Clockwork Canada Guidelines

I will be editing a new anthology, Clockwork Canada, for Exile Editions. I am interested in stories from 2,000 to 8,000 words. I pay 5 cents/word (CAD). Stories must be set in Canada and written by Canadian authors. Canadians living abroad must indicate their status in their cover letter. Please indicate if you consider yourself any of the following in the cover letter: Aboriginal writer, culturally diverse writer, Francophone writer, new generation writer (definitions below). You are welcome to indicate your gender and if you self-identify as LGBTQIA (otherwise called QUILTBAG).

The full guidelines can be found on the Clockwork Canada page. I will periodically be posting links to Steampunk resources and recommended stories here on my blog, including updates on the anthology.

Poetry Sale

My poem “A Portrait of the Monster as an Artist” was accepted by Mike Allen for Mythic Delirium. This will be my second appearance in Mythic Delirium, but my first on the relaunched online version of the magazine. Poems and stories from the first year of the new MD were recently compiled in an anthology format, and the book received some very nice praise from Publishers Weekly.

I wrote the poem for Helen Marshall after I finished reading her magnificent poetry collection, The Sex Lives of Monsters

Strange Horizons

There are only three days left for the Strange Horizons annual Fund Drive.

Strange Horizons is one of those magazines that does so much for the field: they’ve a really strong focus on international and under-represented voices, they publish fiction, poetry, reviews, and opinionated and insightful columns, and they have podcasts with great readers. They’re also staffed by volunteers. And they’ve published me in the past, but that’s the least of it for me; they’re the real deal, a long-running online magazine dedicated to great work.

Seriously, just check out this new story by Indrapramit Das.

I’ve already donated, and they need an extra push to reach their goals. You should help them out. Oh, and they also have a great selection of prizes for those who donate.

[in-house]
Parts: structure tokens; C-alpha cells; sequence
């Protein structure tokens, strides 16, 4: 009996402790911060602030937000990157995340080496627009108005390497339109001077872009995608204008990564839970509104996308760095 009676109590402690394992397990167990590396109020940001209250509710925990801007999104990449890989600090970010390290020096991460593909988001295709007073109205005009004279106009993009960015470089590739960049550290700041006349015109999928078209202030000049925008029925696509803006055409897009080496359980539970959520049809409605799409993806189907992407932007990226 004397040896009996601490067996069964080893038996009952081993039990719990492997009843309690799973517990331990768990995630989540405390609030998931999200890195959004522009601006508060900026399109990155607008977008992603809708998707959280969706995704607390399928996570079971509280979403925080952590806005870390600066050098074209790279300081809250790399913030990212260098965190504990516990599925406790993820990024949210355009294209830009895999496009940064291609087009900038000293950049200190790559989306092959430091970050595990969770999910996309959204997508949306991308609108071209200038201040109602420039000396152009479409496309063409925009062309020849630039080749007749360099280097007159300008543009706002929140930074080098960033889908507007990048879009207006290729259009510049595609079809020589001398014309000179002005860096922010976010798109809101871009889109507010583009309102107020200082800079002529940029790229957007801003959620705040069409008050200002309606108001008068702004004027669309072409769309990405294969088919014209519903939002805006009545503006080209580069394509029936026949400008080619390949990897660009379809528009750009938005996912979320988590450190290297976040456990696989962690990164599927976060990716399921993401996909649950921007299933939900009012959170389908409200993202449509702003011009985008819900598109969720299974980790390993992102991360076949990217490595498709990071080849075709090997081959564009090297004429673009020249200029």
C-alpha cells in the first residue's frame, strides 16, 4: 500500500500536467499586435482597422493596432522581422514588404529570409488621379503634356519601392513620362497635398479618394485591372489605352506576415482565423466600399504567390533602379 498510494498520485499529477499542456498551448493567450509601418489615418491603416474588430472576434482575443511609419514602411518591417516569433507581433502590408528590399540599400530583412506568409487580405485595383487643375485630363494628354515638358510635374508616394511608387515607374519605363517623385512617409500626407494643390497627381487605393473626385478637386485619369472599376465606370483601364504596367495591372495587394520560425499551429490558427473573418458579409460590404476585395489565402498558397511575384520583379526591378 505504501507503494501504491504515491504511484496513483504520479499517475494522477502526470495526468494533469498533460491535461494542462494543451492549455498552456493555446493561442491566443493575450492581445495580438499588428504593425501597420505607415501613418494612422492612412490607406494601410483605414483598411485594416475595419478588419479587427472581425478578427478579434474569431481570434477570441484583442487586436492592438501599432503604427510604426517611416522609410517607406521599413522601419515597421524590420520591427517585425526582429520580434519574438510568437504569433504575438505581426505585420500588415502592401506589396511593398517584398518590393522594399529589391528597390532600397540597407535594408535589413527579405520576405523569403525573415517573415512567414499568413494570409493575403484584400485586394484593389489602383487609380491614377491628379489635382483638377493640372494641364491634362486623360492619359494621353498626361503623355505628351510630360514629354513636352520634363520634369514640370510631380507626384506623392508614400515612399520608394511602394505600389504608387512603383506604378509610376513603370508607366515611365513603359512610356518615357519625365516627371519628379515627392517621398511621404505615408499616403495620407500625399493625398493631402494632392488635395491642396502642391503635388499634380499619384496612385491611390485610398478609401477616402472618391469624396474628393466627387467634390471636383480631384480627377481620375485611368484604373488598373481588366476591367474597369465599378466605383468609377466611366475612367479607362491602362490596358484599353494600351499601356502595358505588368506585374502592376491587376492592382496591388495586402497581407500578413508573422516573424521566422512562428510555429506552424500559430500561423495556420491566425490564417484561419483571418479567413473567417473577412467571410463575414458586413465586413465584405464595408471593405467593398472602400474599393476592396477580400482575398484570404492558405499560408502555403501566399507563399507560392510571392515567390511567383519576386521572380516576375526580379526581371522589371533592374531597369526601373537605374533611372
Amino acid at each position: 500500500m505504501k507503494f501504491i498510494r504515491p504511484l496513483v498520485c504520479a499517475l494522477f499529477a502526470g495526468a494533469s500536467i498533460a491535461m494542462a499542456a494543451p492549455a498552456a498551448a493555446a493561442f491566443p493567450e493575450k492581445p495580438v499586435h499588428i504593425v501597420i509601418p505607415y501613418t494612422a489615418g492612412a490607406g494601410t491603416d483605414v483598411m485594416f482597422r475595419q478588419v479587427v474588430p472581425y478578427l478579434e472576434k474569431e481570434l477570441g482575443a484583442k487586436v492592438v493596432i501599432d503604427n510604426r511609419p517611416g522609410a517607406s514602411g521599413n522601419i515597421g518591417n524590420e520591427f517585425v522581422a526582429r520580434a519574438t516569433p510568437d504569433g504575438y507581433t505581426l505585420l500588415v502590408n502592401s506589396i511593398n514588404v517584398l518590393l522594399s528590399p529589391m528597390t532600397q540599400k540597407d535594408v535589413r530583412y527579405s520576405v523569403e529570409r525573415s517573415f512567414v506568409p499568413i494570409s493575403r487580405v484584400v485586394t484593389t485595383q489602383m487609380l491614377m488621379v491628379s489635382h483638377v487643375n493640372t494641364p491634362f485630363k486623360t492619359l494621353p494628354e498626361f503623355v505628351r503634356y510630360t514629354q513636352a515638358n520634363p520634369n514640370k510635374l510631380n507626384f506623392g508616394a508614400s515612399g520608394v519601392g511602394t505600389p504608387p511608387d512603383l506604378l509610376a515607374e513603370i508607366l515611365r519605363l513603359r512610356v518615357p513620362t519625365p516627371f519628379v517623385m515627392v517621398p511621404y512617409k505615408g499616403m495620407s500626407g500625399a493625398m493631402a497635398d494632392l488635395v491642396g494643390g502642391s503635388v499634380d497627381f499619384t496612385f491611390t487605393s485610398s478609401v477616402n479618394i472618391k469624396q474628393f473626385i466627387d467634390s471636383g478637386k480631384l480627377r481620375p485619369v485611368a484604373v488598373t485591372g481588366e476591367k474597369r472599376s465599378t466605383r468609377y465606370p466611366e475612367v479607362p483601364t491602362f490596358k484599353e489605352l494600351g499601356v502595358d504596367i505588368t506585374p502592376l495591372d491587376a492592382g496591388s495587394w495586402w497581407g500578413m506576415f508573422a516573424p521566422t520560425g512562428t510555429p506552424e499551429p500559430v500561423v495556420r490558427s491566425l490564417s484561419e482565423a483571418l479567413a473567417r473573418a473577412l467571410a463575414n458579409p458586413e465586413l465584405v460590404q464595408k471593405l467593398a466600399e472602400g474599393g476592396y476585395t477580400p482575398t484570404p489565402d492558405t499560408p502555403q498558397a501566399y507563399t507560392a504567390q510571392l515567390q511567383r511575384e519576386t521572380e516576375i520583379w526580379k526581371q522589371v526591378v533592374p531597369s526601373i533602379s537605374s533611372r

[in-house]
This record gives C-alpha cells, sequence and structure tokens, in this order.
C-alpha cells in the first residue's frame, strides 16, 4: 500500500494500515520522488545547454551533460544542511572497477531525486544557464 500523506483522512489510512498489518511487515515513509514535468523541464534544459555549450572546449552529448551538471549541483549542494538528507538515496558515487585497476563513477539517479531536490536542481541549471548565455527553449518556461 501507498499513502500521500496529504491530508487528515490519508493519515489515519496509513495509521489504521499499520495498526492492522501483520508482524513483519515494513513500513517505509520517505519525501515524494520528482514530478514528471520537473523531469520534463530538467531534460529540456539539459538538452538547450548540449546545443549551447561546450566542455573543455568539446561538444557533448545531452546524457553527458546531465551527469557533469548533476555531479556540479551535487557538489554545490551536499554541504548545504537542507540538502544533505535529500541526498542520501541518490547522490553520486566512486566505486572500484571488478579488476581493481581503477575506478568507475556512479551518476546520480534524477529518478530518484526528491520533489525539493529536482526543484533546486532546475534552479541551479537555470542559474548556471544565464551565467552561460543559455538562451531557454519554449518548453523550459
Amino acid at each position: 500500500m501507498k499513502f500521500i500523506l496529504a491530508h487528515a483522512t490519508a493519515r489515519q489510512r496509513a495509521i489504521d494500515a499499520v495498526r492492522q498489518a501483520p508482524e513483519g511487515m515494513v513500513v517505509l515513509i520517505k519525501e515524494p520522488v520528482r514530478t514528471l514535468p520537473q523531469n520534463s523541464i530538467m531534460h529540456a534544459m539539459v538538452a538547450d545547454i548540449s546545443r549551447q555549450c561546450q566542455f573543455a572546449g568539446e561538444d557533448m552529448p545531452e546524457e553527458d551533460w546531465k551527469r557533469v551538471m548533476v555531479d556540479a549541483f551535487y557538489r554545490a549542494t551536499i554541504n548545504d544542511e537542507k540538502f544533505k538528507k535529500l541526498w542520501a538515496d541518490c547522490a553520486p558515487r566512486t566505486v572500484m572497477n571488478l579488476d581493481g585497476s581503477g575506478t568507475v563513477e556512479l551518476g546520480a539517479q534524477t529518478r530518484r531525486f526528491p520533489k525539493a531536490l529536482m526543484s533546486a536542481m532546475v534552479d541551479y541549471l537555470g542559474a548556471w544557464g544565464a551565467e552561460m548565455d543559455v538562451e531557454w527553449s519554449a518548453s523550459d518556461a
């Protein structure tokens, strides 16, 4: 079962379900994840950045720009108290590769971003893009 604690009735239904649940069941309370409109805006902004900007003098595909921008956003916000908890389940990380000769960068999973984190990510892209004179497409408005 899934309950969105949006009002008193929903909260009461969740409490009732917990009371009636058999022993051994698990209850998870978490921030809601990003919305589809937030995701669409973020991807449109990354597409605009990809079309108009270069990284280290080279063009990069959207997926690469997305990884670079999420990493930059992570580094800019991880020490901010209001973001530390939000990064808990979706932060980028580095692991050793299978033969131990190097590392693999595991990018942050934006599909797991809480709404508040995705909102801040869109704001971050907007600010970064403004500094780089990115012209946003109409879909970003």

WFC 2014

The World Fantasy Convention in Washington D.C. happened.

Unsurprisingly, I find myself missing people already. Fortunately the post-con blues were lessened this time by a gradual withdrawal: I had the lovely company of Madeline Ashby, David Nickle, and Michael Rowe at Reagan Airport, then Gillian Chan on the plane ride, and then Michael again on the car ride home.

Much of my time was spent with roommates and friends C.S.E. Cooney, Patty Templeton, and Nicole Kornher-Stace. Late-night shenanigans were a common occurrence and always welcome. I also managed to spend a good deal of time with my close friend Ann VanderMeer, whom I hadn’t seen in person since WFC 2012 in Toronto.

We managed to restrict most of our meals fruits and veggies kept in our room and the con suite – there was a fairly good selection – though there were a few lovely dinners: one with the VanderMeers, Peter Straub, Thomas Olde Heuvelt and Singha Samwel, Desirina Boskovitch, Jeremy Zerfoss, and Stephen H. Segal; another with Nicole, Patty, Claire, and Mike and Anita Allen; and another with Patty, John O’Neill and Elwin Cotman.

I managed to keep my book purchases to a minimum this year. Books purchased include Monstrous Affections from Small Beer Press and Patty’s There Is No Lovely End, amongst a few others.

Sofia Samatar took the Best Novel award for her superb A Stranger in Olondria. I’ve rarely been more pleased about a win. Her acceptance speech gracefully addressed the topic of the award itself, a bust of H.P. Lovecraft. There’s been an ongoing discussion on the issue of representing an international award with the bust of a well-known racist, and I hope Sofia’s tactful appeal to community and ongoing debate will help further the discussion.

A full list of the award winners can be found here.